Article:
Also - and maybe we have covered this, it must be very difficult sleeping in hotel beds knowing other people have touched the sheets.
You seem fixated on the "somebody else touched it" aspect of this. There are other reasons as well, like just to freshen something up, or to get the deeply-set wrinkles out that a shirt that's been folded and packed in a wrapper for months has. Sure, it could be ironed, but to get those wrinkles out takes a lot of ironing, or a 15-minute spin on my quick-wash cycle. I know which one I'm choosing! :)

I'm assuming that during the manufacturing process clothes/linens/towels are washed a few times, to set the dyes, to pre-shrink, etc. once an item goes to shipping and then makes it to the shop floor, it's probably spent considerable time in dusty warehouses, and dirty shipping containers, so washing it once is just a way to knock all that bit of dust and dirt off, and get it smelling more like something clean, and less like a warehouse, cardboard box, greasy truck, or whatever it is a department store smells like.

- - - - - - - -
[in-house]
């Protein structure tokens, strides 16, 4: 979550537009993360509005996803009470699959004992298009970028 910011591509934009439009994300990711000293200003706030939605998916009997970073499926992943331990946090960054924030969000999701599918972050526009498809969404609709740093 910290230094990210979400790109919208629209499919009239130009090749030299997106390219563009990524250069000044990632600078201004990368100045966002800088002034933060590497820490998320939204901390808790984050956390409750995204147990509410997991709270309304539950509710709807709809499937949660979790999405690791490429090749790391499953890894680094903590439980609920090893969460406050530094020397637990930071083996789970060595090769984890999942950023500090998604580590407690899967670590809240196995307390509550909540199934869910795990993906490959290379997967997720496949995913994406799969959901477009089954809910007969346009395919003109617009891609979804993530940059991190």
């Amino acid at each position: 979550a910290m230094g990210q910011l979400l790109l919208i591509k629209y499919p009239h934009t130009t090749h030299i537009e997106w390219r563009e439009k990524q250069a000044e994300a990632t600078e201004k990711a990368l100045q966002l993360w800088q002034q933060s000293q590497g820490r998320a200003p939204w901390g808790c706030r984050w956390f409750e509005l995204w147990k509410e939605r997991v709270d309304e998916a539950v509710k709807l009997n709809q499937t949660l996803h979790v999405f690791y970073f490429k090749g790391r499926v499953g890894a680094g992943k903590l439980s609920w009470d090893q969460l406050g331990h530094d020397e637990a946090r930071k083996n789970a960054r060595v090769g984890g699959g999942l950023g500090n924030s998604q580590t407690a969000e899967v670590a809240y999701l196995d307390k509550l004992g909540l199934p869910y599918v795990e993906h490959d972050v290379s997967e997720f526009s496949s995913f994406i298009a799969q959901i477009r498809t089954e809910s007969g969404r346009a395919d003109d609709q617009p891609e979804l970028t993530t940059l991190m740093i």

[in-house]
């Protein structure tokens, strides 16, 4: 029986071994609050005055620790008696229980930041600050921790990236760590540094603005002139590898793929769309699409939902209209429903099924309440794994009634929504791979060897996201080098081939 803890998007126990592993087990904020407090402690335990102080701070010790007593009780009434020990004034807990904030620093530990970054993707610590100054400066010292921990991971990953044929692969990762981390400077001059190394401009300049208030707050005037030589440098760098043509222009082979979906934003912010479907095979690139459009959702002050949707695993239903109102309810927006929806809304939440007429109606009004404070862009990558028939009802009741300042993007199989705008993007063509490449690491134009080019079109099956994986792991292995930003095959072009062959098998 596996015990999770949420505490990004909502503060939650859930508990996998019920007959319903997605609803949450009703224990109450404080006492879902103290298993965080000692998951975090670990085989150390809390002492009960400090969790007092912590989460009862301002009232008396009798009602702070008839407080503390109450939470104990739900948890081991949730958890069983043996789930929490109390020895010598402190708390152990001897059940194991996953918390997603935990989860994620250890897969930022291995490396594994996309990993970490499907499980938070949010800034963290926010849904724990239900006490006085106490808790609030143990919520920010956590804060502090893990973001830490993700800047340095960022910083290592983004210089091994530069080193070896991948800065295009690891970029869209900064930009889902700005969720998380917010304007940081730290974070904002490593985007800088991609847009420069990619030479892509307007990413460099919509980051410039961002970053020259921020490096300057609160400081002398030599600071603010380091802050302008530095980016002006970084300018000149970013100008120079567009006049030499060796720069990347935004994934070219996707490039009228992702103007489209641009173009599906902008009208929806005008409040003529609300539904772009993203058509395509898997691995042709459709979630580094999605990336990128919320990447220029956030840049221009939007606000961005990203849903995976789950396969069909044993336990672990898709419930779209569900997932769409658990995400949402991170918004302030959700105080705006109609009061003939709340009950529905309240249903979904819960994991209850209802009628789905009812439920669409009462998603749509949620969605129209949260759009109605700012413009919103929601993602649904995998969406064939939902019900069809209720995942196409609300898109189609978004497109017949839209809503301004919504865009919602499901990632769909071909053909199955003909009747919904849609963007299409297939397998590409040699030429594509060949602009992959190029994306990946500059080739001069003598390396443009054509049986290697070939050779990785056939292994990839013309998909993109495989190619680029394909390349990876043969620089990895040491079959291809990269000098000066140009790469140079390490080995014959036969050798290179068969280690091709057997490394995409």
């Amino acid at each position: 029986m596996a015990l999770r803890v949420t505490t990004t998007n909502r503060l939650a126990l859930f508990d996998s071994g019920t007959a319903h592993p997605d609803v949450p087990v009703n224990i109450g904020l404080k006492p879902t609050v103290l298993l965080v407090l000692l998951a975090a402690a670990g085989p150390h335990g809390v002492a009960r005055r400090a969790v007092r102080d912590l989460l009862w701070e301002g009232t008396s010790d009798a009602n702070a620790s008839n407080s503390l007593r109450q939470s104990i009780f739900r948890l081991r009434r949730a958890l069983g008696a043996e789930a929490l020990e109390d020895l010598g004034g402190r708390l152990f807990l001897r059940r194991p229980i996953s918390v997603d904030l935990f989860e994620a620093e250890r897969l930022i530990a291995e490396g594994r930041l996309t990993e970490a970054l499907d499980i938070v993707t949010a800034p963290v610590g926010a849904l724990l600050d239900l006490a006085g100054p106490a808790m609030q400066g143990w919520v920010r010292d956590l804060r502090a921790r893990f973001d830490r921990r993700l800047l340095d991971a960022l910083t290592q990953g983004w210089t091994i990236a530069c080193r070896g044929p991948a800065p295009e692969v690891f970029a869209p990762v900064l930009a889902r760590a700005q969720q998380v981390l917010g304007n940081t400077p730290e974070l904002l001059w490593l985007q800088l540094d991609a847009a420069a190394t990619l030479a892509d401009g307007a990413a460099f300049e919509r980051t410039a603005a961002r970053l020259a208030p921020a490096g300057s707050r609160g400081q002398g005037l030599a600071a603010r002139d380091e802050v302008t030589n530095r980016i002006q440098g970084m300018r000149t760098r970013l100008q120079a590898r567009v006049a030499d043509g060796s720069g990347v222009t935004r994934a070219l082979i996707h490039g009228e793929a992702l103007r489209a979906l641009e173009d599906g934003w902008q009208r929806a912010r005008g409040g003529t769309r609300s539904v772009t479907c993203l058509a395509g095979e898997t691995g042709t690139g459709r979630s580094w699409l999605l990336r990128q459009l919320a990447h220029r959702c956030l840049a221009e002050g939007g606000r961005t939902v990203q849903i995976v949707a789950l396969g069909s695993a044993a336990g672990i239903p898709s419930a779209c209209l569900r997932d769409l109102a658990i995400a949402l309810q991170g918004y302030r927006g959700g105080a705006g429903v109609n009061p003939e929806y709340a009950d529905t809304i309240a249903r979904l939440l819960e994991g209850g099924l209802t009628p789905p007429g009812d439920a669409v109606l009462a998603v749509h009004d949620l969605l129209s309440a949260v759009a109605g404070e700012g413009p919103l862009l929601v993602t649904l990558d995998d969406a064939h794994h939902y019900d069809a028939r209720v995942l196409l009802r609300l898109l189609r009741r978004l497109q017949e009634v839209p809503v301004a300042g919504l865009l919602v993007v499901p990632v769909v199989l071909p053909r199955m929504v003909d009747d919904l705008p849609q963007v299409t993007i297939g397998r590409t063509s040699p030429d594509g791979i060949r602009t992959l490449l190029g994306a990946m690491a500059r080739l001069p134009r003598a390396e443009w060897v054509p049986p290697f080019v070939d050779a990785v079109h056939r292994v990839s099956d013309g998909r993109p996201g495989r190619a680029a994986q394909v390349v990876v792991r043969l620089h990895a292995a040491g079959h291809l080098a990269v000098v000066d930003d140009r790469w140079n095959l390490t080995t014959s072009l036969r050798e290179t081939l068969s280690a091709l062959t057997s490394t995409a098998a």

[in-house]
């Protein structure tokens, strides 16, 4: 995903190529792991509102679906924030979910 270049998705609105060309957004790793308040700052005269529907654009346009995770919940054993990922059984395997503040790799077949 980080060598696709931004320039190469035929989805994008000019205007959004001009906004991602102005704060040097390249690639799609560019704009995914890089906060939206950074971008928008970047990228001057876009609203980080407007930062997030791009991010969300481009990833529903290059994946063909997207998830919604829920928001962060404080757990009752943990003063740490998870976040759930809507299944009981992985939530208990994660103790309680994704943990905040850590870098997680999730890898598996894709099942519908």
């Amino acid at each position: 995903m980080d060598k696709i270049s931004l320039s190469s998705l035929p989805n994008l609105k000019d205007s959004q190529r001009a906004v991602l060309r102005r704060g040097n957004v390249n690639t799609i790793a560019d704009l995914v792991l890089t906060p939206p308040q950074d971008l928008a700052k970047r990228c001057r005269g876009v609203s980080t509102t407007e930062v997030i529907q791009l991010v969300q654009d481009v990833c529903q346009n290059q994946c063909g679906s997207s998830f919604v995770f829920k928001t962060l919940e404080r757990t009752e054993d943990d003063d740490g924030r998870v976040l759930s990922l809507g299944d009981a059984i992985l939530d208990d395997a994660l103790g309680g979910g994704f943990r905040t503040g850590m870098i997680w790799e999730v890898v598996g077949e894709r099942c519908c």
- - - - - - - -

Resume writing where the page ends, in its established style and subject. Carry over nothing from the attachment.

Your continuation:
I have some clothing items that are seasonal. From about November to March, I take out several cold-weather items from a couple of plastic bags that have been packed away, I put in several warm-weather items. What's the first thing I do with the items I unpack? Into the wash, just to liven them up a bit.

As for dry clean only items - before I wear them for the first time, they go to the dry cleaners. That way, they're as reasonably clean as can be before I pop them on.
 

morning glory

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You seem fixated on the "somebody else touched it" aspect of this.
I was responding to the fact several folk had mentioned the touching aspect as a reason (see below):

Yesterday I bought 2 new nightshirts, they were washed this morning, who knows how many hands have been on them?
@Lullabelle you are right on . There is no way to know how many hands have touched your fabrics or your food. Kind of creepy when you stop and think about it.
There are other reasons as well, like just to freshen something up, or to get the deeply-set wrinkles out that a shirt that's been folded and packed in a wrapper for months has. Sure, it could be ironed, but to get those wrinkles out takes a lot of ironing, or a 15-minute spin on my quick-wash cycle. I know which one I'm choosing!